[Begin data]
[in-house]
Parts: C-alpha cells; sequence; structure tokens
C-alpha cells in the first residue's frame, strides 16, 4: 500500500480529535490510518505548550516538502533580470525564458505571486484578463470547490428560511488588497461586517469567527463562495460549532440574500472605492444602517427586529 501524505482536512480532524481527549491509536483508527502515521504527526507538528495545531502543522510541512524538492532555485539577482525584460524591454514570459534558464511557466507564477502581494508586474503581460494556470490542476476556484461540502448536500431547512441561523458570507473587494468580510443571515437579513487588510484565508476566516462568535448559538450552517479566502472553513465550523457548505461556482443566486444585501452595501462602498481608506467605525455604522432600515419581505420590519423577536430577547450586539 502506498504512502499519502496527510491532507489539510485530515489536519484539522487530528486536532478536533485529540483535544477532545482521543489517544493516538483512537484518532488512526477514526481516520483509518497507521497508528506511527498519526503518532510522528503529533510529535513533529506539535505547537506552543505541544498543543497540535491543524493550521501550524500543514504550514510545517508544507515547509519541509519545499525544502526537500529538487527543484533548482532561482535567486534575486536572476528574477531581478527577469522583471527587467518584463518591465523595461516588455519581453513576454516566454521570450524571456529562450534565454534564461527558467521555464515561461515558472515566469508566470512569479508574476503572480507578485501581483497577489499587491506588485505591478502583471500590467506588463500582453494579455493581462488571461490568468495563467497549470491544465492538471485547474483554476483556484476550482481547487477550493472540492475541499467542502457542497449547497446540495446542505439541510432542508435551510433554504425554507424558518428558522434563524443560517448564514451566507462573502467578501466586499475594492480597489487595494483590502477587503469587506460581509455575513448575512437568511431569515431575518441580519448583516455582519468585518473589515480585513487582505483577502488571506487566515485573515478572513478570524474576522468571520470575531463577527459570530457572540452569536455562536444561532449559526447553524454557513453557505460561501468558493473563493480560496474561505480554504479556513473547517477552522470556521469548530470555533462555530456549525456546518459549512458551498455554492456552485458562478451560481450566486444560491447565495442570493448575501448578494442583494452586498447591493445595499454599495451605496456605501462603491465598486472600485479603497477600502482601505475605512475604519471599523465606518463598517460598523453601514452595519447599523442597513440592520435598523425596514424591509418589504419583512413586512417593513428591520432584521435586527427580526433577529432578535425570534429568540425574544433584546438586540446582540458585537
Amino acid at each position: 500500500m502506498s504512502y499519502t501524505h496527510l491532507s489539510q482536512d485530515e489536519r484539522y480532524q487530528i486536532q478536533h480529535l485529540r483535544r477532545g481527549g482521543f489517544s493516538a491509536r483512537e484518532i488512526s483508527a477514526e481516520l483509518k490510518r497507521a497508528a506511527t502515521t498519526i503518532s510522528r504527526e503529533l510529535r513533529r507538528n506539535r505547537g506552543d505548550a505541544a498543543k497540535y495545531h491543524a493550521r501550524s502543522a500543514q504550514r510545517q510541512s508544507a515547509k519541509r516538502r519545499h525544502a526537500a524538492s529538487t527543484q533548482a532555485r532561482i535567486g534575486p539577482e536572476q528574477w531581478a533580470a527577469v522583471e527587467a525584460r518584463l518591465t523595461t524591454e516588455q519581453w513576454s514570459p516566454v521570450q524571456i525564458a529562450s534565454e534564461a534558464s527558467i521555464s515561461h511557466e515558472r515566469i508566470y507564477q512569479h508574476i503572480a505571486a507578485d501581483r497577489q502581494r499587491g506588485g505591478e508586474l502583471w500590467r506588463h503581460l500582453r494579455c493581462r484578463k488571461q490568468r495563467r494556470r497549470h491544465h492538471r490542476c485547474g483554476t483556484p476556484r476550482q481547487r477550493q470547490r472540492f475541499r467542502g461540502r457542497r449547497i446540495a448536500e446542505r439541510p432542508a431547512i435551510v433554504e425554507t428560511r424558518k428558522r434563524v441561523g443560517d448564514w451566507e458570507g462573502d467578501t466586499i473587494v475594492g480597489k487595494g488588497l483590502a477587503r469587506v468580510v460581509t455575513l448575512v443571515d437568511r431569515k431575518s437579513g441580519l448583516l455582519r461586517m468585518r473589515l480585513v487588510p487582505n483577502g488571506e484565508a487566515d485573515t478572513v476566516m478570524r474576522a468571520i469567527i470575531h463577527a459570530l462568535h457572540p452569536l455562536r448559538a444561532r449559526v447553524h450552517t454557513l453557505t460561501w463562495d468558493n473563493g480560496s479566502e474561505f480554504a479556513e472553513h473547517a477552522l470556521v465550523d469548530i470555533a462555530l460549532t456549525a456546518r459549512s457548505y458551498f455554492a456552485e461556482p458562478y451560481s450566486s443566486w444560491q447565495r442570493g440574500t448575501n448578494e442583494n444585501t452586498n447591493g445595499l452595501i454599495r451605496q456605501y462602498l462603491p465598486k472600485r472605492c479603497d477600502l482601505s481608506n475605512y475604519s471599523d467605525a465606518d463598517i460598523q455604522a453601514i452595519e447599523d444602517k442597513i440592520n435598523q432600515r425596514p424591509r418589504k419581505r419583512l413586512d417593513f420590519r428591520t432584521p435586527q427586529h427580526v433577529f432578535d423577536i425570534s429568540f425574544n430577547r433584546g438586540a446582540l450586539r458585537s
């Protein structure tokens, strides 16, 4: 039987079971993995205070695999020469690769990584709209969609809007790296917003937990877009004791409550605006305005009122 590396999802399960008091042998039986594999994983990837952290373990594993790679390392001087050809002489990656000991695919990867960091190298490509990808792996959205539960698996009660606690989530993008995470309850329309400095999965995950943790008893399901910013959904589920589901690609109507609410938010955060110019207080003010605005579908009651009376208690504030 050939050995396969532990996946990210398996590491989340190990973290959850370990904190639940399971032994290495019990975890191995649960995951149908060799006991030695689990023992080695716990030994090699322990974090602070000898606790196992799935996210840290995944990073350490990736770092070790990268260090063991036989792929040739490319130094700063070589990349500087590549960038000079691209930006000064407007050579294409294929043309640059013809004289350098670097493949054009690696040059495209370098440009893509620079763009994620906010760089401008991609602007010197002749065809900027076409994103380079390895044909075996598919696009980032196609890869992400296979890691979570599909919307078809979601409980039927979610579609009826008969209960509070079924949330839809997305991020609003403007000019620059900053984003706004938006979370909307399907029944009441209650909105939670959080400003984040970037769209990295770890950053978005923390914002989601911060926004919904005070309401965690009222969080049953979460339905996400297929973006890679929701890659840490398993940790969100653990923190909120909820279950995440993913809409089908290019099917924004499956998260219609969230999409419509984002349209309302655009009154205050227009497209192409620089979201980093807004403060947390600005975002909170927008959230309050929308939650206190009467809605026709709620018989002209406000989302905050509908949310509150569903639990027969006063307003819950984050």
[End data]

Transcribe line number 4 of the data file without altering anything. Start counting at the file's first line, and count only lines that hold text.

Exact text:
Amino acid at each position: 500500500m502506498s504512502y499519502t501524505h496527510l491532507s489539510q482536512d485530515e489536519r484539522y480532524q487530528i486536532q478536533h480529535l485529540r483535544r477532545g481527549g482521543f489517544s493516538a491509536r483512537e484518532i488512526s483508527a477514526e481516520l483509518k490510518r497507521a497508528a506511527t502515521t498519526i503518532s510522528r504527526e503529533l510529535r513533529r507538528n506539535r505547537g506552543d505548550a505541544a498543543k497540535y495545531h491543524a493550521r501550524s502543522a500543514q504550514r510545517q510541512s508544507a515547509k519541509r516538502r519545499h525544502a526537500a524538492s529538487t527543484q533548482a532555485r532561482i535567486g534575486p539577482e536572476q528574477w531581478a533580470a527577469v522583471e527587467a525584460r518584463l518591465t523595461t524591454e516588455q519581453w513576454s514570459p516566454v521570450q524571456i525564458a529562450s534565454e534564461a534558464s527558467i521555464s515561461h511557466e515558472r515566469i508566470y507564477q512569479h508574476i503572480a505571486a507578485d501581483r497577489q502581494r499587491g506588485g505591478e508586474l502583471w500590467r506588463h503581460l500582453r494579455c493581462r484578463k488571461q490568468r495563467r494556470r497549470h491544465h492538471r490542476c485547474g483554476t483556484p476556484r476550482q481547487r477550493q470547490r472540492f475541499r467542502g461540502r457542497r449547497i446540495a448536500e446542505r439541510p432542508a431547512i435551510v433554504e425554507t428560511r424558518k428558522r434563524v441561523g443560517d448564514w451566507e458570507g462573502d467578501t466586499i473587494v475594492g480597489k487595494g488588497l483590502a477587503r469587506v468580510v460581509t455575513l448575512v443571515d437568511r431569515k431575518s437579513g441580519l448583516l455582519r461586517m468585518r473589515l480585513v487588510p487582505n483577502g488571506e484565508a487566515d485573515t478572513v476566516m478570524r474576522a468571520i469567527i470575531h463577527a459570530l462568535h457572540p452569536l455562536r448559538a444561532r449559526v447553524h450552517t454557513l453557505t460561501w463562495d468558493n473563493g480560496s479566502e474561505f480554504a479556513e472553513h473547517a477552522l470556521v465550523d469548530i470555533a462555530l460549532t456549525a456546518r459549512s457548505y458551498f455554492a456552485e461556482p458562478y451560481s450566486s443566486w444560491q447565495r442570493g440574500t448575501n448578494e442583494n444585501t452586498n447591493g445595499l452595501i454599495r451605496q456605501y462602498l462603491p465598486k472600485r472605492c479603497d477600502l482601505s481608506n475605512y475604519s471599523d467605525a465606518d463598517i460598523q455604522a453601514i452595519e447599523d444602517k442597513i440592520n435598523q432600515r425596514p424591509r418589504k419581505r419583512l413586512d417593513f420590519r428591520t432584521p435586527q427586529h427580526v433577529f432578535d423577536i425570534s429568540f425574544n430577547r433584546g438586540a446582540l450586539r458585537s